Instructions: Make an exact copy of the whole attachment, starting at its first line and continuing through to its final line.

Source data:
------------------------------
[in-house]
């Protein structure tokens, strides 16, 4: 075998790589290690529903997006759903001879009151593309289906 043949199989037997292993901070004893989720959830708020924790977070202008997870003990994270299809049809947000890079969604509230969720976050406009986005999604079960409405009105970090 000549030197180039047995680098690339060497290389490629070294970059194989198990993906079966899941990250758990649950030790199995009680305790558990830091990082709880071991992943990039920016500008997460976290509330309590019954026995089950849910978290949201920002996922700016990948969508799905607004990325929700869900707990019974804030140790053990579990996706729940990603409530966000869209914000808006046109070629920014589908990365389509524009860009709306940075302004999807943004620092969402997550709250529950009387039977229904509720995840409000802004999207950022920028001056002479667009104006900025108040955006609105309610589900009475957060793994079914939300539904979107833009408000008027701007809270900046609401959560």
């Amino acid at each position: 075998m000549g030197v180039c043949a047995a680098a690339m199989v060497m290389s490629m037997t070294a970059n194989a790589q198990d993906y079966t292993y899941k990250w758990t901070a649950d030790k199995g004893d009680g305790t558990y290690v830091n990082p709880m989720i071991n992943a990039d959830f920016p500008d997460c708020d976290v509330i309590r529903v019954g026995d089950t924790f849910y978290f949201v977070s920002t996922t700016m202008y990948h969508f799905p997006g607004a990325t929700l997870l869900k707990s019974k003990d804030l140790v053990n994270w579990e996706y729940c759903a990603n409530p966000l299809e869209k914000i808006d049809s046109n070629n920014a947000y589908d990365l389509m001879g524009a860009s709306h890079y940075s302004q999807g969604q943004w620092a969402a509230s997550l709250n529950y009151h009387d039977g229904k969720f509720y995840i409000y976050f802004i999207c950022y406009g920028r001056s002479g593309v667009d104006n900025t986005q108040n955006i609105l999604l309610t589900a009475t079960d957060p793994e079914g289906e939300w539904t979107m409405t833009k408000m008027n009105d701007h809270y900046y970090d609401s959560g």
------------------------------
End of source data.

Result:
[in-house]
């Protein structure tokens, strides 16, 4: 075998790589290690529903997006759903001879009151593309289906 043949199989037997292993901070004893989720959830708020924790977070202008997870003990994270299809049809947000890079969604509230969720976050406009986005999604079960409405009105970090 000549030197180039047995680098690339060497290389490629070294970059194989198990993906079966899941990250758990649950030790199995009680305790558990830091990082709880071991992943990039920016500008997460976290509330309590019954026995089950849910978290949201920002996922700016990948969508799905607004990325929700869900707990019974804030140790053990579990996706729940990603409530966000869209914000808006046109070629920014589908990365389509524009860009709306940075302004999807943004620092969402997550709250529950009387039977229904509720995840409000802004999207950022920028001056002479667009104006900025108040955006609105309610589900009475957060793994079914939300539904979107833009408000008027701007809270900046609401959560």
């Amino acid at each position: 075998m000549g030197v180039c043949a047995a680098a690339m199989v060497m290389s490629m037997t070294a970059n194989a790589q198990d993906y079966t292993y899941k990250w758990t901070a649950d030790k199995g004893d009680g305790t558990y290690v830091n990082p709880m989720i071991n992943a990039d959830f920016p500008d997460c708020d976290v509330i309590r529903v019954g026995d089950t924790f849910y978290f949201v977070s920002t996922t700016m202008y990948h969508f799905p997006g607004a990325t929700l997870l869900k707990s019974k003990d804030l140790v053990n994270w579990e996706y729940c759903a990603n409530p966000l299809e869209k914000i808006d049809s046109n070629n920014a947000y589908d990365l389509m001879g524009a860009s709306h890079y940075s302004q999807g969604q943004w620092a969402a509230s997550l709250n529950y009151h009387d039977g229904k969720f509720y995840i409000y976050f802004i999207c950022y406009g920028r001056s002479g593309v667009d104006n900025t986005q108040n955006i609105l999604l309610t589900a009475t079960d957060p793994e079914g289906e939300w539904t979107m409405t833009k408000m008027n009105d701007h809270y900046y970090d609401s959560g």